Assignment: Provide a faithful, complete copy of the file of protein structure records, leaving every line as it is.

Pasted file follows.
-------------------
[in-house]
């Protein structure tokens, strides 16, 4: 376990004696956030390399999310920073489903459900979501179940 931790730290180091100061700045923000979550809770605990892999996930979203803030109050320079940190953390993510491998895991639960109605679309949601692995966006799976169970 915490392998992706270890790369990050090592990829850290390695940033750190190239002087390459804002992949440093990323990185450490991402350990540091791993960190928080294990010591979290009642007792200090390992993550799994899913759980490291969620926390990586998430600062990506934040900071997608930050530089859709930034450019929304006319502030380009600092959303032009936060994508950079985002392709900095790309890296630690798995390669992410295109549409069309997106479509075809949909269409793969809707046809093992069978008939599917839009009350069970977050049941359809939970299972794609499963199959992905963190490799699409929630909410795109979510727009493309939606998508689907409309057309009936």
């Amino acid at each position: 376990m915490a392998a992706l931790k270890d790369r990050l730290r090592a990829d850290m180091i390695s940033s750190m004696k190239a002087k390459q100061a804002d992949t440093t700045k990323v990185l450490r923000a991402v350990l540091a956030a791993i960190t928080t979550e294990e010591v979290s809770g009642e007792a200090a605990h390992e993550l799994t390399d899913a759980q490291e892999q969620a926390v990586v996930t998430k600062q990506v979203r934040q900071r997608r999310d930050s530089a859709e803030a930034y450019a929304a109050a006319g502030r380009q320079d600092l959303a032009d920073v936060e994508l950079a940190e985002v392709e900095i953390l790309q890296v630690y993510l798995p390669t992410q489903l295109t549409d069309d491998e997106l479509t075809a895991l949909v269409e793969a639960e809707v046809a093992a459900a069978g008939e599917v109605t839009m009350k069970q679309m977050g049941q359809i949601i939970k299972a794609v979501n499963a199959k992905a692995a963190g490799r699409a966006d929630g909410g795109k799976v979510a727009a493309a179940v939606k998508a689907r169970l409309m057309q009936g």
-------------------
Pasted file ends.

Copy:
[in-house]
């Protein structure tokens, strides 16, 4: 376990004696956030390399999310920073489903459900979501179940 931790730290180091100061700045923000979550809770605990892999996930979203803030109050320079940190953390993510491998895991639960109605679309949601692995966006799976169970 915490392998992706270890790369990050090592990829850290390695940033750190190239002087390459804002992949440093990323990185450490991402350990540091791993960190928080294990010591979290009642007792200090390992993550799994899913759980490291969620926390990586998430600062990506934040900071997608930050530089859709930034450019929304006319502030380009600092959303032009936060994508950079985002392709900095790309890296630690798995390669992410295109549409069309997106479509075809949909269409793969809707046809093992069978008939599917839009009350069970977050049941359809939970299972794609499963199959992905963190490799699409929630909410795109979510727009493309939606998508689907409309057309009936």
């Amino acid at each position: 376990m915490a392998a992706l931790k270890d790369r990050l730290r090592a990829d850290m180091i390695s940033s750190m004696k190239a002087k390459q100061a804002d992949t440093t700045k990323v990185l450490r923000a991402v350990l540091a956030a791993i960190t928080t979550e294990e010591v979290s809770g009642e007792a200090a605990h390992e993550l799994t390399d899913a759980q490291e892999q969620a926390v990586v996930t998430k600062q990506v979203r934040q900071r997608r999310d930050s530089a859709e803030a930034y450019a929304a109050a006319g502030r380009q320079d600092l959303a032009d920073v936060e994508l950079a940190e985002v392709e900095i953390l790309q890296v630690y993510l798995p390669t992410q489903l295109t549409d069309d491998e997106l479509t075809a895991l949909v269409e793969a639960e809707v046809a093992a459900a069978g008939e599917v109605t839009m009350k069970q679309m977050g049941q359809i949601i939970k299972a794609v979501n499963a199959k992905a692995a963190g490799r699409a966006d929630g909410g795109k799976v979510a727009a493309a179940v939606k998508a689907r169970l409309m057309q009936g």